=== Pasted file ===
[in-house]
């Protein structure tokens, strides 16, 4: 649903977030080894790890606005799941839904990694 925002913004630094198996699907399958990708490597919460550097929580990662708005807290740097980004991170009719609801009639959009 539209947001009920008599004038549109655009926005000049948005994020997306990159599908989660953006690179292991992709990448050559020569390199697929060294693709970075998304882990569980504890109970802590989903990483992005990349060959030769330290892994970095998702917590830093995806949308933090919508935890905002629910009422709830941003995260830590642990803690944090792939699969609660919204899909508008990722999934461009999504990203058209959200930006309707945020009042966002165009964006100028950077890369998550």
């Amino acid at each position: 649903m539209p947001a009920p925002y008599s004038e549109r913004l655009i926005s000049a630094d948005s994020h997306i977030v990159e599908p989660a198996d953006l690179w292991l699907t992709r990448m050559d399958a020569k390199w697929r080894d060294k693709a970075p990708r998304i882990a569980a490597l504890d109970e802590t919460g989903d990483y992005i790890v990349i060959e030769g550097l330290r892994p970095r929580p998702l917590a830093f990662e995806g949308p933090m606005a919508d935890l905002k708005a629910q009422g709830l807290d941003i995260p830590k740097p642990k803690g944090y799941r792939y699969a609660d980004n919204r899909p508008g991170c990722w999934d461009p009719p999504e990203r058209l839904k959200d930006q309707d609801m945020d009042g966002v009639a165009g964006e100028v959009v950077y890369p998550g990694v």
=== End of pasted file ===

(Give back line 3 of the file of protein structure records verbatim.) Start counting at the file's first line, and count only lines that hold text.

């Amino acid at each position: 649903m539209p947001a009920p925002y008599s004038e549109r913004l655009i926005s000049a630094d948005s994020h997306i977030v990159e599908p989660a198996d953006l690179w292991l699907t992709r990448m050559d399958a020569k390199w697929r080894d060294k693709a970075p990708r998304i882990a569980a490597l504890d109970e802590t919460g989903d990483y992005i790890v990349i060959e030769g550097l330290r892994p970095r929580p998702l917590a830093f990662e995806g949308p933090m606005a919508d935890l905002k708005a629910q009422g709830l807290d941003i995260p830590k740097p642990k803690g944090y799941r792939y699969a609660d980004n919204r899909p508008g991170c990722w999934d461009p009719p999504e990203r058209l839904k959200d930006q309707d609801m945020d009042g966002v009639a165009g964006e100028v959009v950077y890369p998550g990694v």